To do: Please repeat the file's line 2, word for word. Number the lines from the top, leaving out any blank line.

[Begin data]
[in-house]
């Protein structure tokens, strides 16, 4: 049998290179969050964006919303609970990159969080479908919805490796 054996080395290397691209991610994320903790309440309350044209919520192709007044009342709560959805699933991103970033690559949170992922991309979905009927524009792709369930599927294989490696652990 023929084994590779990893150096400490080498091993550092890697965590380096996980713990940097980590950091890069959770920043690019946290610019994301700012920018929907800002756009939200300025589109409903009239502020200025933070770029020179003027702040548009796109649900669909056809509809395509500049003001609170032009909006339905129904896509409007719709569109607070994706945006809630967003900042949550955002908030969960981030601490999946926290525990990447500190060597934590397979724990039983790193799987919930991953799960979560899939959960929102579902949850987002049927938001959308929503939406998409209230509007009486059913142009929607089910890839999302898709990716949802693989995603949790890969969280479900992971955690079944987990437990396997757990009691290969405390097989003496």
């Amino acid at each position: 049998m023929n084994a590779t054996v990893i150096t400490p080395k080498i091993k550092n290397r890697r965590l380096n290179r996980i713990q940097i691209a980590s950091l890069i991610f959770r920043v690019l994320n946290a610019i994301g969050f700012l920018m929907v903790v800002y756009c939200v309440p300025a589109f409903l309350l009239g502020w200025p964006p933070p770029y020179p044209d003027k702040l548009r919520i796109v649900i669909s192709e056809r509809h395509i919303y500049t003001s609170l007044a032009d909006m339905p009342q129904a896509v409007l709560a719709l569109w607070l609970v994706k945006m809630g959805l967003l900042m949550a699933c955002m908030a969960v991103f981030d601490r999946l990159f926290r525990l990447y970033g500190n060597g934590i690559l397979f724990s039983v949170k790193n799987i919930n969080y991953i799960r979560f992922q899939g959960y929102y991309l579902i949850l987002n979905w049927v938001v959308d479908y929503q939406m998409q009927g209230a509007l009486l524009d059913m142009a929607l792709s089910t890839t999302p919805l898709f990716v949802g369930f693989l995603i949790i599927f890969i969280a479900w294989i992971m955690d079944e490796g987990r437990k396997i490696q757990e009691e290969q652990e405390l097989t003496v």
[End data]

């Protein structure tokens, strides 16, 4: 049998290179969050964006919303609970990159969080479908919805490796 054996080395290397691209991610994320903790309440309350044209919520192709007044009342709560959805699933991103970033690559949170992922991309979905009927524009792709369930599927294989490696652990 023929084994590779990893150096400490080498091993550092890697965590380096996980713990940097980590950091890069959770920043690019946290610019994301700012920018929907800002756009939200300025589109409903009239502020200025933070770029020179003027702040548009796109649900669909056809509809395509500049003001609170032009909006339905129904896509409007719709569109607070994706945006809630967003900042949550955002908030969960981030601490999946926290525990990447500190060597934590397979724990039983790193799987919930991953799960979560899939959960929102579902949850987002049927938001959308929503939406998409209230509007009486059913142009929607089910890839999302898709990716949802693989995603949790890969969280479900992971955690079944987990437990396997757990009691290969405390097989003496």